Robert Greenberg

Historian, Composer, Pianist, Speaker, Author

Archive for Pierrot Lunaire

Dr. Bob Prescribes: Arnold Schoenberg, Pierrot Lunaire, Op. 21 (1912)

The crowning glory of Schoenberg’s “emancipation of dissonance” period is Pierrot Lunaire.  In terms of its importance and influence on the literate music of the twentieth century, Pierrot Lunaire stands second only to Igor Stravinsky’s The Rite of Spring, which Stravinsky completed six months after Schoenberg (1874-1951) finished Pierrot.  1912 was, truly, a miraculous year for Western literate music. Pierrot Lunaire is a set of twenty-one songs for female voice and five instrumentalists playing piano, violin doubling on viola, cello, flute doubling on piccolo, and clarinet doubling on bass clarinet.  Inspired by Pierrot Lunaire, this ensemble became so standard during the twentieth century that it is now simply referred to as a “Pierrot Ensemble.” Pierrot Lunaire was commissioned by a Viennese actress named Albertine Zehme (1857-1946), who asked Schoenberg to compose a work she could recite to a musical accompaniment.  Schoenberg created a vocal part using a technique drawn from German cabaret music called Sprechstimme or “speech voice.”  Sprechstimme is a sing-songy recitation technique in which the notated pitches are only momentarily touched upon, even as the rhythms, dynamics, and phrasing are performed as written.   This is the first key to understanding, appreciating, and even enjoying Schoenberg’s Pierrot Lunaire:  […]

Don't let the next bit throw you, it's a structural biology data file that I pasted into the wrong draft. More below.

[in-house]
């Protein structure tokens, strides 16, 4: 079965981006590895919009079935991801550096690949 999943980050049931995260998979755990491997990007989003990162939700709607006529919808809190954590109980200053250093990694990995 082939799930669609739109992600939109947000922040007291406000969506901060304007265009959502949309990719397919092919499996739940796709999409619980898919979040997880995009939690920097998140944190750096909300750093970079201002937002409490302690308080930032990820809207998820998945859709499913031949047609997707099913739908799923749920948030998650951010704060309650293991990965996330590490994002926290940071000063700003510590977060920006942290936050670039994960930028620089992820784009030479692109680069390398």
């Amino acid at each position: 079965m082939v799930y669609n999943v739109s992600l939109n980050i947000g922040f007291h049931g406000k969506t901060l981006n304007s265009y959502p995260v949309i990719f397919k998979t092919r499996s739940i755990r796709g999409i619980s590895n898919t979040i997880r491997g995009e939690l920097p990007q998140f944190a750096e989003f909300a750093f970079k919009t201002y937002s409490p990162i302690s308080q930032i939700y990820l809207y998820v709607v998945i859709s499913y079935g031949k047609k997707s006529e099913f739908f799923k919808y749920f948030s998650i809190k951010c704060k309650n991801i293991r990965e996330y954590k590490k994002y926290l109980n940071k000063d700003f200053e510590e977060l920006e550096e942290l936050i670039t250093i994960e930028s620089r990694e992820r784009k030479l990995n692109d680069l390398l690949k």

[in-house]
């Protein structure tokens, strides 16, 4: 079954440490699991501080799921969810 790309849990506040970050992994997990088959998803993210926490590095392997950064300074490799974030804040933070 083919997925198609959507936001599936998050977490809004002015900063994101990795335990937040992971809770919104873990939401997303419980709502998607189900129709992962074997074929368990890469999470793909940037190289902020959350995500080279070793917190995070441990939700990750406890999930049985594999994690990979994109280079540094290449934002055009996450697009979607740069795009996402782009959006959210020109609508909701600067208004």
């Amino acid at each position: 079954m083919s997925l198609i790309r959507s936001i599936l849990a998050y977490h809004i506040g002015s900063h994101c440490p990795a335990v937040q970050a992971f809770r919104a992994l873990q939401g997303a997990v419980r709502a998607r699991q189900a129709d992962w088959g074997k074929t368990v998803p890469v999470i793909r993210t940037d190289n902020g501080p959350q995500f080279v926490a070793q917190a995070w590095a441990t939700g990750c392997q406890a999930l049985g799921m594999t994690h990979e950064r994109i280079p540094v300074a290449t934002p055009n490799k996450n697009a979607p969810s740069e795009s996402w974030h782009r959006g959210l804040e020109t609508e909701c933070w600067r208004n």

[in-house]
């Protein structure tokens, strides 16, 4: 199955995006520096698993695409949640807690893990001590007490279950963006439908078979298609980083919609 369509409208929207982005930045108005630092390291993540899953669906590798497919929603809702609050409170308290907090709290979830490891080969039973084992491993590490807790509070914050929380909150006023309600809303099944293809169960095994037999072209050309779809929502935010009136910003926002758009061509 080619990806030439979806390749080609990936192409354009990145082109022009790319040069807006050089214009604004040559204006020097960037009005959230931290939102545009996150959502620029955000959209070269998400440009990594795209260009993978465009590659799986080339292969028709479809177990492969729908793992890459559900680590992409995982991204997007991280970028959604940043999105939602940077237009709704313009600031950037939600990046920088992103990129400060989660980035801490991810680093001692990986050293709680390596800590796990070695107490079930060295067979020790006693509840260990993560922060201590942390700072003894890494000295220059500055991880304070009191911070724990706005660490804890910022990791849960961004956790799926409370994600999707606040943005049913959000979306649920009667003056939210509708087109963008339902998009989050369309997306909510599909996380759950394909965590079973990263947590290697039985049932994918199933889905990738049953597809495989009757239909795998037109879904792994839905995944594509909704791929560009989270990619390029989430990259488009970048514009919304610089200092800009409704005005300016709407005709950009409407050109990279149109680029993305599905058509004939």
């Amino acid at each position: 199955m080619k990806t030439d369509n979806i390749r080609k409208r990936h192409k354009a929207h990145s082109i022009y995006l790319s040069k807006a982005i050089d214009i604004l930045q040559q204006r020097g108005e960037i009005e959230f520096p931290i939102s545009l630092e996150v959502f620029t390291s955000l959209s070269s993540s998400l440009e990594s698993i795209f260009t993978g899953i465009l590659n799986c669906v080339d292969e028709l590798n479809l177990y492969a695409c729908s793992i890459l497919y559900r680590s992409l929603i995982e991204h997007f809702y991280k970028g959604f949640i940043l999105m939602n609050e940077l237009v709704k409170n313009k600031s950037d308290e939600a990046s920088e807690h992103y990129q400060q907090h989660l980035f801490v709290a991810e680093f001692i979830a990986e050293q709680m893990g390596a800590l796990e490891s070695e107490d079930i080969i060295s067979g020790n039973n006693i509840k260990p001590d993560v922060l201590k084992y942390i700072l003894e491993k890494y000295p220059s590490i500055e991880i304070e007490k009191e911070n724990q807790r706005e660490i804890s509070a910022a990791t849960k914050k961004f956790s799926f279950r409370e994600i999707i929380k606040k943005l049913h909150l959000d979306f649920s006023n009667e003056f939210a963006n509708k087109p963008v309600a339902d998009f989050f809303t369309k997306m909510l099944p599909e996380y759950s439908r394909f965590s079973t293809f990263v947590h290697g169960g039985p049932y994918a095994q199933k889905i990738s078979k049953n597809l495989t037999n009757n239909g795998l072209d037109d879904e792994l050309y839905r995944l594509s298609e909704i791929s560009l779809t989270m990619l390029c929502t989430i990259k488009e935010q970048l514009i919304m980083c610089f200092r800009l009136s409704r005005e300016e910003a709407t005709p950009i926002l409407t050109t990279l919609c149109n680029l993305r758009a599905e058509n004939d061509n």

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Music History Monday: Pierrot Lunaire

There are certain first performances that we celebrate as being among the seminal events in music history. For example (and we would do well to memorize these dates!), the first performance of Claudio Monteverdi’s groundbreaking opera Orfeo occurred at Florence’s Pitti Palace on Friday, February 24, 1607. Handel’s Messiah was first performed on Tuesday, April 13, 1742 at Great Music Hall in Fishamble Street in Dublin; the performance began at 12 noon. Beethoven’s Ninth Symphony received its premiere at Vienna’s Kärntnertor Theater on Friday, May 7, 1824, in a concert that began at 7 PM. Igor Stravinsky’s The Rite of Spring was first performed at Paris’ Théâtre des Champs Elysée on May 29, 1913; the performance began at 8:30 PM. To this über-impressive list of premieres we must now add that of Arnold Schoenberg’s dazzling, controversial, and in all ways extraordinary Pierrot Lunaire, which received it’s premiere 105 years ago today, on Wednesday, October 16, 1912, at Berlin’s Choralion-saal after having received a mind-blowing forty rehearsals! Arnold Schoenberg (1874-1951) believed himself to be a compositional traditionalist, and in many ways he was. He believed that the role of the composer was to express himself and the role of music was therefore to […]

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